Mathematics Stack Exchange is a question and answer site for people studying math at any level and professionals in related fields. Join them; it only takes a minute:

Sign up
Here's how it works:
  1. Anybody can ask a question
  2. Anybody can answer
  3. The best answers are voted up and rise to the top

By example:

  • $4^{\log_2(n)}$ evaluates to $n^2$
  • $2^{\log_2(n)}$ evaluates to $n$

What is the rule behind this?

share|cite|improve this question
up vote 7 down vote accepted

The rules are:

  • $(a^b)^c = a^{bc}$
  • $a^{\log_a(b)} = b$
  • $b\log(a) = \log(a^b)$

therefore $4^{\log_2(n)} = 2^{2\log_2(n)} = 2^{\log_2(n^2)} = n^2$.

share|cite|improve this answer

$\log_ab=x$ from definition is equivalent with $a^x=b$

then replacing $x$ from first equation in second equation we get $$a^{\log_ab}=b$$ and replacing $b$ from second equation in first equation we get $$\log_aa^x=x$$

Let, $\log_ab^c=y\iff a^y=b^c=(a^x)^c=a^{xc}\implies y=xc$ if $a\ne0,1$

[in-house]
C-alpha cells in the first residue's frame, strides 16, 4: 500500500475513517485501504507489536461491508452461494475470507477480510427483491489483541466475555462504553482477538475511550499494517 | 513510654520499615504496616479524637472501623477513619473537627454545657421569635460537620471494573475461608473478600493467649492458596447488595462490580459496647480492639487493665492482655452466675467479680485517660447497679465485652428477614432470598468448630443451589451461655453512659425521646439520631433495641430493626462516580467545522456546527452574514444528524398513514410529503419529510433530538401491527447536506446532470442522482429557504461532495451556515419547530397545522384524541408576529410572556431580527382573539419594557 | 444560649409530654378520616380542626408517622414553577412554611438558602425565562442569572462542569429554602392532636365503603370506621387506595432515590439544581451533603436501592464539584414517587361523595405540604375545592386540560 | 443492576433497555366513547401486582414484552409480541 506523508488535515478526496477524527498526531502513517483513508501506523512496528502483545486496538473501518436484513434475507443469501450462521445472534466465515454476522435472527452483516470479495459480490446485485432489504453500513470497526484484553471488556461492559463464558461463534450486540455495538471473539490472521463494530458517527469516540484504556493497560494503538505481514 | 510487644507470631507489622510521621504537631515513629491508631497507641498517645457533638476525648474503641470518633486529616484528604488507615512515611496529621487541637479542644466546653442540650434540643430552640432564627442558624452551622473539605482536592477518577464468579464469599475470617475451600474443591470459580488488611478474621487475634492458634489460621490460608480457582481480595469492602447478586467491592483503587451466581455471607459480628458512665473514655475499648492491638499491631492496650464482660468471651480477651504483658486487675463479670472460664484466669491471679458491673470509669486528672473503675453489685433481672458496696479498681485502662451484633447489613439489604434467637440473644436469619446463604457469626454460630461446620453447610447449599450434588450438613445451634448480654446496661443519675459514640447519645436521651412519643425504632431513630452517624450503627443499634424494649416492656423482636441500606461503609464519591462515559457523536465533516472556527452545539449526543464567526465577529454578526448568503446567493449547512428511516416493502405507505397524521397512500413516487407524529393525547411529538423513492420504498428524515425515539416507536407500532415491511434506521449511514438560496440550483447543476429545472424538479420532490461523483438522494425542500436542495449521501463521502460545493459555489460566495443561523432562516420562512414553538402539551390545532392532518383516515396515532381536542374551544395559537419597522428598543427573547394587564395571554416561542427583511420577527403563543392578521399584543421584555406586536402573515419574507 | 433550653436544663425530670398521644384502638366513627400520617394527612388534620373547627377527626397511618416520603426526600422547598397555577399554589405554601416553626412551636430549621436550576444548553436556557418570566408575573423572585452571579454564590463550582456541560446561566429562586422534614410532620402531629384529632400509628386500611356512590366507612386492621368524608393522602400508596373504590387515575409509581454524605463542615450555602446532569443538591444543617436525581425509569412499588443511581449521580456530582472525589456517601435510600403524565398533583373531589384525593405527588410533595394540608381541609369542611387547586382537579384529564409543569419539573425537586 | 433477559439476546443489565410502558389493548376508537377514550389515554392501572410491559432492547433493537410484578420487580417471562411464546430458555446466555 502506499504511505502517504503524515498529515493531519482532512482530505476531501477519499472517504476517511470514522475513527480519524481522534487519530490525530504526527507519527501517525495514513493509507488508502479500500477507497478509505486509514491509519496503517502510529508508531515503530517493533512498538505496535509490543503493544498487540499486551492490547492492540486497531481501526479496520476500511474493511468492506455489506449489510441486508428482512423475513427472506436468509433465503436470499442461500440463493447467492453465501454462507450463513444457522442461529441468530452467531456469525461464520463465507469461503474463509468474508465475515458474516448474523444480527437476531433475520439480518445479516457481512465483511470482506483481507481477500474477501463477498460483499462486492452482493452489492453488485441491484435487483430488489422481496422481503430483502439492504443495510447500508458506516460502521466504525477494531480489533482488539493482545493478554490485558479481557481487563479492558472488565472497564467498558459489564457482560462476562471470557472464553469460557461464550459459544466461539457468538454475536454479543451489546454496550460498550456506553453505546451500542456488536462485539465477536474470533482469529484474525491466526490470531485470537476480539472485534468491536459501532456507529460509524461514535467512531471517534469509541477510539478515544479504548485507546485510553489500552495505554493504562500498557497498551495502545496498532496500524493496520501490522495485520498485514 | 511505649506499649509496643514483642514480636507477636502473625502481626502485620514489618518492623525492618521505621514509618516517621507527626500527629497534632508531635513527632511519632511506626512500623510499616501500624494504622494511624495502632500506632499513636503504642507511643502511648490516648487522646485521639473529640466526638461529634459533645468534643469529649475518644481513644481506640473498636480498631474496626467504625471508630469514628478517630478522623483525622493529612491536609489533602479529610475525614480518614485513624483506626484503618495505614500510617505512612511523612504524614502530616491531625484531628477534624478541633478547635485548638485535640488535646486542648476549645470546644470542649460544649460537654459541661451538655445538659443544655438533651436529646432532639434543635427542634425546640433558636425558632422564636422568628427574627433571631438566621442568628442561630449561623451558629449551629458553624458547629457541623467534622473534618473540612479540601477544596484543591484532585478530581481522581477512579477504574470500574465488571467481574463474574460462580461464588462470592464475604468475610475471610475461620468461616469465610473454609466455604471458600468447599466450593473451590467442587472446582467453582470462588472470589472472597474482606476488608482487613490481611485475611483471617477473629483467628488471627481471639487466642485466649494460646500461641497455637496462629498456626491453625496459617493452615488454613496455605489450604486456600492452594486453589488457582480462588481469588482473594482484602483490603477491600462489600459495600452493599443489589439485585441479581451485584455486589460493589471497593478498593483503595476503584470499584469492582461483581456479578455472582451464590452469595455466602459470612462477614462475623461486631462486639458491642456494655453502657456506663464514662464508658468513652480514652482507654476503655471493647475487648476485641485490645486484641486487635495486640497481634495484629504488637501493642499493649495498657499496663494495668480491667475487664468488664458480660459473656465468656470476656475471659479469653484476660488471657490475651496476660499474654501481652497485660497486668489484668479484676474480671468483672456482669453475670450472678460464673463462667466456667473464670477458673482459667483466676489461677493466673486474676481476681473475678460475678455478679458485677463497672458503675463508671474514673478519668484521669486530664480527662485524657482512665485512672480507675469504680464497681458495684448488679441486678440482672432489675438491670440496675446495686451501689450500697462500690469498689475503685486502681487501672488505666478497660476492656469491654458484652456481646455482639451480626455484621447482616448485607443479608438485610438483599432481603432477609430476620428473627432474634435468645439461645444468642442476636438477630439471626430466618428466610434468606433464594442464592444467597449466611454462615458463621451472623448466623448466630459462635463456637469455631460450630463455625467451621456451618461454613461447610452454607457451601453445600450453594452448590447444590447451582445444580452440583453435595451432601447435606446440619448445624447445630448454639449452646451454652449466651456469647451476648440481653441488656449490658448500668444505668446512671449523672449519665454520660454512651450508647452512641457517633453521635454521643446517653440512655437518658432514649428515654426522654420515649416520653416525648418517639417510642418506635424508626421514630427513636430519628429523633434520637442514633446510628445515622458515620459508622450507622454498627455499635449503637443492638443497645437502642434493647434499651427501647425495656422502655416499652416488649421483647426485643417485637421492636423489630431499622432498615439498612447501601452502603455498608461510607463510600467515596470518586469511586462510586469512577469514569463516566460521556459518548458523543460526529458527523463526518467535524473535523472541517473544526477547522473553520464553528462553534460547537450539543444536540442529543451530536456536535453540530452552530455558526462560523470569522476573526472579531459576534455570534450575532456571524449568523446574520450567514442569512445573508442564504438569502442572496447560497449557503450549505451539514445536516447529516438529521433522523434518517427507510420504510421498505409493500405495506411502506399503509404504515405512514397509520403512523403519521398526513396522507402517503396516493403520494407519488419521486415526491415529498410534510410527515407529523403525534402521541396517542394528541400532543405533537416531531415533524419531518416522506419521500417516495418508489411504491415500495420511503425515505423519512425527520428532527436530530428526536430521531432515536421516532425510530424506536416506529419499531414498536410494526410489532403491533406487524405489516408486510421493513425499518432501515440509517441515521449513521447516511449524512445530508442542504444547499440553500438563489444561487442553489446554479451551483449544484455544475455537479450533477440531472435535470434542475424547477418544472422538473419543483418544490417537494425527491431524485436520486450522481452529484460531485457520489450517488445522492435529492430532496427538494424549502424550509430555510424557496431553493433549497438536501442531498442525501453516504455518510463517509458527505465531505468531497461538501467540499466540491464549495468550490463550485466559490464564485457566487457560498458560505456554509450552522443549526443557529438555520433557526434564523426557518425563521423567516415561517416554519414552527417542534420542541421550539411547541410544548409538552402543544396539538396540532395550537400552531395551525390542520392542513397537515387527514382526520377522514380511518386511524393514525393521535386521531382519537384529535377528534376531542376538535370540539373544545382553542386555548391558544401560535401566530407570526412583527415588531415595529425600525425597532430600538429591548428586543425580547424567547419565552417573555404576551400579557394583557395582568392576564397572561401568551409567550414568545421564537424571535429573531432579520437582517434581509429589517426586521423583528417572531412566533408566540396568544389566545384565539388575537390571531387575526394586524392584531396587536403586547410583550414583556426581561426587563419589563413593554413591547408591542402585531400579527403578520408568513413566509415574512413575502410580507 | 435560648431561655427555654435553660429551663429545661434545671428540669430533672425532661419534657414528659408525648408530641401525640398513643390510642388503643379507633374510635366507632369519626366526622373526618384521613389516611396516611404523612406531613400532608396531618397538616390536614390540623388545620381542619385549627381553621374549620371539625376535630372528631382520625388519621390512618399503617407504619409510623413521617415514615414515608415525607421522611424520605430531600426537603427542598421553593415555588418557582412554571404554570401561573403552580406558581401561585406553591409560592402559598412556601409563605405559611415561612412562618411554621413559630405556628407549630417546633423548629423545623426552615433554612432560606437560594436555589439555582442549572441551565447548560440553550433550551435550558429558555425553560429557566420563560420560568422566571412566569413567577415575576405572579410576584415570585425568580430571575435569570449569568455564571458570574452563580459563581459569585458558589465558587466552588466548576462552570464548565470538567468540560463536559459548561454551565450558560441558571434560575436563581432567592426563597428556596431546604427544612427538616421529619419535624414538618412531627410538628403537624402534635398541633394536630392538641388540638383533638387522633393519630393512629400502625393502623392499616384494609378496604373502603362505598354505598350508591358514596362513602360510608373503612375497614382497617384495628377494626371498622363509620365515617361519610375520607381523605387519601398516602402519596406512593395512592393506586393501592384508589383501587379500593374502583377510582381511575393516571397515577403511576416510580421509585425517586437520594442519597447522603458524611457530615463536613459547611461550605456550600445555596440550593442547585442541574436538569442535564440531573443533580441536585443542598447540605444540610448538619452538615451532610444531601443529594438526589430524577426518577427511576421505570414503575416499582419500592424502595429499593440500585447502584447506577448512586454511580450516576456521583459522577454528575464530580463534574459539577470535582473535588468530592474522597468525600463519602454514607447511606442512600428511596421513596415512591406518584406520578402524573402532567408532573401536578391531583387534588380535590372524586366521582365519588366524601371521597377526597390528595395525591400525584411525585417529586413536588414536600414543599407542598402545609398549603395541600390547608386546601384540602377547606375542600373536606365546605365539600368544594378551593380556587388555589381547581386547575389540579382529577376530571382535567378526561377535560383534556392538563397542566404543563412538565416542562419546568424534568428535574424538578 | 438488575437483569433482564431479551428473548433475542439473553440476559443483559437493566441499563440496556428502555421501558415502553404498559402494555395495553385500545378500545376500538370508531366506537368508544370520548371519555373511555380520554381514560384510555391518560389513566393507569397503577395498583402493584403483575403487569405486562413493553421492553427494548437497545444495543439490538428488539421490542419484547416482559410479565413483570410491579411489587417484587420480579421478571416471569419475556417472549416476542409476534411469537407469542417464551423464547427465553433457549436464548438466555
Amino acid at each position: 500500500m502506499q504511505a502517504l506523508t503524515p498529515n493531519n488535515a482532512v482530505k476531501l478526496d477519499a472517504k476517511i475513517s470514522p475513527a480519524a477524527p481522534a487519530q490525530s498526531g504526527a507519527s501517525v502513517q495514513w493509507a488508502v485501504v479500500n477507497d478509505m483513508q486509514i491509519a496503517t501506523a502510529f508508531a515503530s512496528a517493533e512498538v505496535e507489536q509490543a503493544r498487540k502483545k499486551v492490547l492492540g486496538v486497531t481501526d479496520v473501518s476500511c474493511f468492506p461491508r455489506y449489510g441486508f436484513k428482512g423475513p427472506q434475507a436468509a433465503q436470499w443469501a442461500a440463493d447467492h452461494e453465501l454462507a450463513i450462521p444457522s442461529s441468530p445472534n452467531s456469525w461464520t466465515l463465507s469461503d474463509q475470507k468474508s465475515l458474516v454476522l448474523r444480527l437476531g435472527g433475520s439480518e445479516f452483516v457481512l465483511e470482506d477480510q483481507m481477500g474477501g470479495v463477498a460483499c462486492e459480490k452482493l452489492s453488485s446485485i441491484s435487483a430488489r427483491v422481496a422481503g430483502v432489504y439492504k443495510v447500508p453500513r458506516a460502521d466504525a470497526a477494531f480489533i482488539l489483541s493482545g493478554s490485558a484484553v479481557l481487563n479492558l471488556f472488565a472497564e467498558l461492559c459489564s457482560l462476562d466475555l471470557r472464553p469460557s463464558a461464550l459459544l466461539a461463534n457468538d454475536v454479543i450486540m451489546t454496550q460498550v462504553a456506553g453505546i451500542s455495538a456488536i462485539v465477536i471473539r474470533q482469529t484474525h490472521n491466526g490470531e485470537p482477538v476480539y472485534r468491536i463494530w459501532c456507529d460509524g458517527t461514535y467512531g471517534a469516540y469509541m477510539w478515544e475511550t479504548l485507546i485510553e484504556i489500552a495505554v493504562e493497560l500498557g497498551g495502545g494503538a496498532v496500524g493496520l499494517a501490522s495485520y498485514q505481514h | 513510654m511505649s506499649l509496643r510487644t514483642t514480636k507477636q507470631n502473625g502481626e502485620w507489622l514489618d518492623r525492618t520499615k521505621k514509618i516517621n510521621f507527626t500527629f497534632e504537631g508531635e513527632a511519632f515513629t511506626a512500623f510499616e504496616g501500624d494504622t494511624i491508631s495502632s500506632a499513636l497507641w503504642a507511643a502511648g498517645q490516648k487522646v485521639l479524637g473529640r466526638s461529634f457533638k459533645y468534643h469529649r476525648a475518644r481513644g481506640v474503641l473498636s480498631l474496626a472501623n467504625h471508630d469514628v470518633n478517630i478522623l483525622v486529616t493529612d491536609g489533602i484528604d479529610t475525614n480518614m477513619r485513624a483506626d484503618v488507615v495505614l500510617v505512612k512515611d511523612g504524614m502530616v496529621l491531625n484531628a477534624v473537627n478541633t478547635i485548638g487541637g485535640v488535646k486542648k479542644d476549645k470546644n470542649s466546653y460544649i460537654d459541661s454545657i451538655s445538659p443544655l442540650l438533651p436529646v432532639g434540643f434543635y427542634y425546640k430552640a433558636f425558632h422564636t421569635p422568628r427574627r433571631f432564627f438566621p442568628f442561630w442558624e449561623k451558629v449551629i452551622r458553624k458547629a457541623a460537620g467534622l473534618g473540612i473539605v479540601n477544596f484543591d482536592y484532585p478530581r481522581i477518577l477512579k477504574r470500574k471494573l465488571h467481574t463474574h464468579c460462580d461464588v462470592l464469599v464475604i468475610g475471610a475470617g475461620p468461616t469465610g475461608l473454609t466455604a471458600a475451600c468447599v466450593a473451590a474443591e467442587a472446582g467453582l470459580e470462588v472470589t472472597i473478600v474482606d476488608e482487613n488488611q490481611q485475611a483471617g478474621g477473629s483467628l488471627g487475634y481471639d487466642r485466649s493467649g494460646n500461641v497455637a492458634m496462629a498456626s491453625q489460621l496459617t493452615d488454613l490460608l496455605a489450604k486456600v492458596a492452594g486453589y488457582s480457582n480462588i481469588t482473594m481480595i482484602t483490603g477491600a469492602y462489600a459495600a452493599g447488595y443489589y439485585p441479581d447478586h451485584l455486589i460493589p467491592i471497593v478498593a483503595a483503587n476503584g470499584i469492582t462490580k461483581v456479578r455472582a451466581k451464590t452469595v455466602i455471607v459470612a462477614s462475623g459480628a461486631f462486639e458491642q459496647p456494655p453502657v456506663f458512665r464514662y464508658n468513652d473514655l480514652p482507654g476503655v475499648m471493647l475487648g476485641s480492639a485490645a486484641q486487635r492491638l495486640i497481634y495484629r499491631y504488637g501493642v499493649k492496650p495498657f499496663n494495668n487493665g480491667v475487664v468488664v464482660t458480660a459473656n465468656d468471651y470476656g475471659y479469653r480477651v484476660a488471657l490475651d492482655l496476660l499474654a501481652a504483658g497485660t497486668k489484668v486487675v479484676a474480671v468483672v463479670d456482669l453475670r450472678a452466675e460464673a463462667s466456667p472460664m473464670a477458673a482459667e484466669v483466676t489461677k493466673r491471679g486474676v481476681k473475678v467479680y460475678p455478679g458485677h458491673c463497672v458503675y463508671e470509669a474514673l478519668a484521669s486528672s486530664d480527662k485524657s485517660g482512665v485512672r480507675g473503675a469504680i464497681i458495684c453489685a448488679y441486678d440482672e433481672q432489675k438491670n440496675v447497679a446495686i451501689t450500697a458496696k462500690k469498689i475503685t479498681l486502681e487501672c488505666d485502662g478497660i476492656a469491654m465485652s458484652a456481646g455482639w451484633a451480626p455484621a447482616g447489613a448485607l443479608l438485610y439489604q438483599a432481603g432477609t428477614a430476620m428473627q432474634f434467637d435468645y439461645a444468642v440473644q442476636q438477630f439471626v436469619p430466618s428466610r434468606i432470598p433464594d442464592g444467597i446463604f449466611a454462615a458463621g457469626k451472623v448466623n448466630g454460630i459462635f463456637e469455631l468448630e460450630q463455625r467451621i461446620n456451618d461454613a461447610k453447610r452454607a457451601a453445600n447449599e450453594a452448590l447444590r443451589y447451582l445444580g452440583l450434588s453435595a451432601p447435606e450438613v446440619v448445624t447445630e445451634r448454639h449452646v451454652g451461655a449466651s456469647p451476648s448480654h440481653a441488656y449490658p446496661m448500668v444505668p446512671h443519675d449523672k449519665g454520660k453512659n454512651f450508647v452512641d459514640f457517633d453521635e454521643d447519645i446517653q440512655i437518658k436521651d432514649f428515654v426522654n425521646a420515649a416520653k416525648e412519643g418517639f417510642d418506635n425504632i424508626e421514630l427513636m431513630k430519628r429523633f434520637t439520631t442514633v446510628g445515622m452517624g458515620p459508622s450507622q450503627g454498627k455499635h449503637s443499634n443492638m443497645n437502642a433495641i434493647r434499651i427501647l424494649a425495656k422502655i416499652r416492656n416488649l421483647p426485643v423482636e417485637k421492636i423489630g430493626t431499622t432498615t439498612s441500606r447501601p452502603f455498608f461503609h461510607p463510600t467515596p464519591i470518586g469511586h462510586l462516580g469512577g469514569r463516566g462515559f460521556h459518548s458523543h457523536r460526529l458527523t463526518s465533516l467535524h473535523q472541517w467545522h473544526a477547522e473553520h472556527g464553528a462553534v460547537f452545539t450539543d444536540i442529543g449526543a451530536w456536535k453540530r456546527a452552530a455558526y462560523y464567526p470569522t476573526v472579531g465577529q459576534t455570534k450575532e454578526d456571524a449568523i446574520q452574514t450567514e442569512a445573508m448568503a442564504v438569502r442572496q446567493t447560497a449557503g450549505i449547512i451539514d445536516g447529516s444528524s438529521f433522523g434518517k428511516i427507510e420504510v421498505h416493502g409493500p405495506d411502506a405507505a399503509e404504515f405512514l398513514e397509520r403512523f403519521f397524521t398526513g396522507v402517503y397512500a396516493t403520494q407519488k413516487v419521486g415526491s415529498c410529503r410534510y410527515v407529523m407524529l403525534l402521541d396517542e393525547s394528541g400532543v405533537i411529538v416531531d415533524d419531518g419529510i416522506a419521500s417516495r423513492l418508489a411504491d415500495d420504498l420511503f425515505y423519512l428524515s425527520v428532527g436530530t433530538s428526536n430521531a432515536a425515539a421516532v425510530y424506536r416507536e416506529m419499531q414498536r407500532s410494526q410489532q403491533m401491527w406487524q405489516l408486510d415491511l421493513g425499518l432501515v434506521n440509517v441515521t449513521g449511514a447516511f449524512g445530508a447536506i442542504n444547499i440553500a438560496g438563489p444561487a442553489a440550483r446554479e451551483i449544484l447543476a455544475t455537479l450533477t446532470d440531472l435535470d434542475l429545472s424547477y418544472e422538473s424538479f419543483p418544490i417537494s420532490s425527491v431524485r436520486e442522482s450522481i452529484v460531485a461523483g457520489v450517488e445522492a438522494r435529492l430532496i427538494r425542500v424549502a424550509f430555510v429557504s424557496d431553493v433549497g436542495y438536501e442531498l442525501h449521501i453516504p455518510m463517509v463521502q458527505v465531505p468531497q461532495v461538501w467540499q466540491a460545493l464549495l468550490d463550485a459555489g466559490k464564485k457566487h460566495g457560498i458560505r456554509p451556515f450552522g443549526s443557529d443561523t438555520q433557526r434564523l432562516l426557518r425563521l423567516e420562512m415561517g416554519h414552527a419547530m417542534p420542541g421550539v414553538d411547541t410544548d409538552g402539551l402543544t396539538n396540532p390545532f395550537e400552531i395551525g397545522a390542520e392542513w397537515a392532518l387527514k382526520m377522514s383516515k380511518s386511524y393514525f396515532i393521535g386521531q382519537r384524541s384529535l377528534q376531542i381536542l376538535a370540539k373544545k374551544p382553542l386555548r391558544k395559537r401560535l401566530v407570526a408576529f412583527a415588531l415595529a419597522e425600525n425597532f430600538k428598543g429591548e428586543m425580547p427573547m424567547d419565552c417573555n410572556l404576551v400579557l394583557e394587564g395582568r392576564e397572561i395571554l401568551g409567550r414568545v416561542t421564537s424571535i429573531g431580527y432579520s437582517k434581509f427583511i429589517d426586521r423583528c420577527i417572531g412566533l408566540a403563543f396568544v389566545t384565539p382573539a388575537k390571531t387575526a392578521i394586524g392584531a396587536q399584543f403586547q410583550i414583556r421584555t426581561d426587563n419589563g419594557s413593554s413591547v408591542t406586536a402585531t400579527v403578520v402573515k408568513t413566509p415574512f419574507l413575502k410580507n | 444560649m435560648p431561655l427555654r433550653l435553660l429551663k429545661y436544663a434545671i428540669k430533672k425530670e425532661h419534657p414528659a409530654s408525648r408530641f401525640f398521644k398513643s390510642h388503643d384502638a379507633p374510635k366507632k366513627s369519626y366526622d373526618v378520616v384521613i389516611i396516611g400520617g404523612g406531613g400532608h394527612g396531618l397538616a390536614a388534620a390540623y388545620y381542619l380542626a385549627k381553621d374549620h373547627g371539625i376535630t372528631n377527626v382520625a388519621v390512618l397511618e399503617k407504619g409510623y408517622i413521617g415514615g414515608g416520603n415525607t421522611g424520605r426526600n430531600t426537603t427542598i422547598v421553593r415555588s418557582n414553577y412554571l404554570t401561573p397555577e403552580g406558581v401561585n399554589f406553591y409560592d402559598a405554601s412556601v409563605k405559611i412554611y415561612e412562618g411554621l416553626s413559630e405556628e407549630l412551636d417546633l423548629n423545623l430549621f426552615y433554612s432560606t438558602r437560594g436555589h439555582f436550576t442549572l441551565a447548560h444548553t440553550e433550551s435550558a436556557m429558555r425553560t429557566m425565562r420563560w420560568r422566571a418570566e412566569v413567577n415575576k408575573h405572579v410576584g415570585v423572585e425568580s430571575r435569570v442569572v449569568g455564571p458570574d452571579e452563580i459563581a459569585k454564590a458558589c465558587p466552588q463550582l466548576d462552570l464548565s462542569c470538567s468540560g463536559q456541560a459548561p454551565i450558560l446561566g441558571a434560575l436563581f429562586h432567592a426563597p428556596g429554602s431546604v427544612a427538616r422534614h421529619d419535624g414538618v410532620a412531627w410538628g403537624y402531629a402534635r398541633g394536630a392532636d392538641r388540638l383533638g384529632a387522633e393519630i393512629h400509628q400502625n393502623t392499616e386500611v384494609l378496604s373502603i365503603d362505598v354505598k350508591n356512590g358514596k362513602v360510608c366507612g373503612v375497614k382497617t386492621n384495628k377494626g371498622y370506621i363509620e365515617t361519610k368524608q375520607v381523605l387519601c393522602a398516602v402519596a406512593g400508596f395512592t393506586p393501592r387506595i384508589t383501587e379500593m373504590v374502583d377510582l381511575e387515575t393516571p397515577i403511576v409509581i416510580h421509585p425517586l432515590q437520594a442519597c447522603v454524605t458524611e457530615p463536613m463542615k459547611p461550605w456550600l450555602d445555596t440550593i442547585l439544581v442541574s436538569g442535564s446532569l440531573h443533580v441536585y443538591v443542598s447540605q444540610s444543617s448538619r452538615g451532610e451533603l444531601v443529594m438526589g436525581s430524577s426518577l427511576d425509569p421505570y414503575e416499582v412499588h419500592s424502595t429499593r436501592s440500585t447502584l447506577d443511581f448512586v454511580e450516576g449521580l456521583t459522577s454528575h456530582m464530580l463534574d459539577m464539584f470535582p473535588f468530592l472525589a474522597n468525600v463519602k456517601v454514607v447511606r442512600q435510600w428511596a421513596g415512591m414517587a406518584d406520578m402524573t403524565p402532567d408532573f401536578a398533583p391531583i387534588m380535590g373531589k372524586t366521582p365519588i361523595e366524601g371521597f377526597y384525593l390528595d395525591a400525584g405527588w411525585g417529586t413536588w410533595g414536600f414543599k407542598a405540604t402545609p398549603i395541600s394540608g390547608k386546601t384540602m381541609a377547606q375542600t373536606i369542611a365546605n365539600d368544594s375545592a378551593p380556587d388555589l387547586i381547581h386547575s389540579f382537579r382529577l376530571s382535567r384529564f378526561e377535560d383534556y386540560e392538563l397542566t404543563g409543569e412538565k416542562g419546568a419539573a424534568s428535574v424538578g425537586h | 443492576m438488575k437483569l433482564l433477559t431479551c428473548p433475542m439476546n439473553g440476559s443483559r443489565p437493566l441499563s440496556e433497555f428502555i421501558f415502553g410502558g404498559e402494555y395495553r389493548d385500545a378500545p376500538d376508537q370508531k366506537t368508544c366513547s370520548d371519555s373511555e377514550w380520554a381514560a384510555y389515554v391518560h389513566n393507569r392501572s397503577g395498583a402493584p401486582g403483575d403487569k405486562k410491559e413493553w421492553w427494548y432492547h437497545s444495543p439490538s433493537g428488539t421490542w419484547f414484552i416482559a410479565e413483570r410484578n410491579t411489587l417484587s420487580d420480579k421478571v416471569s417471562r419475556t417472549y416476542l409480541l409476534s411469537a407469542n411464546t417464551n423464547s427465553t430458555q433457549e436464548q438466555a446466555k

So, $\log_ab^c=y=cx=c\log_ab$ so

$$\log_ab^c=c\log_ab$$ then using three last equations we get $$4^{\log_2(n)}=2^{2\log_2n}=2^{\log_2n^2}=n^2$$ $$2^{\log_2n}=n$$

share|cite|improve this answer

Here's a method that relies more on applying an appropriate strategy than on formulas.

If you want to rewrite $4^{\log_2(n)}$ as a power of $n$, then you simply want to solve for $u$ in the following equation:

$$4^{\log_2(n)} = n^u$$

The standard way of solving for something that appears in the exponent of an exponentiated expression is to take the logarithm (to some fixed base) of both sides. Since $\log_2$ already shows up, we may as well take the logarithm-base-$2$ of both sides (otherwise, two different kinds of logarithms will show up, and we'd have to take care of this later): $$\log_{2}\left(4^{\log_2(n)}\right) = \log_{2}\left(n^u\right)$$ $$\log_{2}(n) \cdot \log_{2}(4) = u \cdot \log_{2}(n)$$ $$\log_{2}(4) = u$$ $$2 = u$$ In the last step I used the fact that $\log_2(4) = \log_{2}(2^2) = 2$. However, if I didn't know this, or if the numbers weren't nice (i.e. we got something like $\log_2(5) = u$), we'd still have what we wanted -- a numerical expression for the exponent of $n.$ The same method allows you to (even more easily) determine that $2^{\log_2(n)} = n.$ Here's an application of the same method to some second semester calculus (in the U.S.) semi-challenging $p$-series convergence/divergence problems.

share|cite|improve this answer

Your Answer


By posting your answer, you agree to the privacy policy and terms of service.

Not the answer you're looking for? Browse other questions tagged or ask your own question.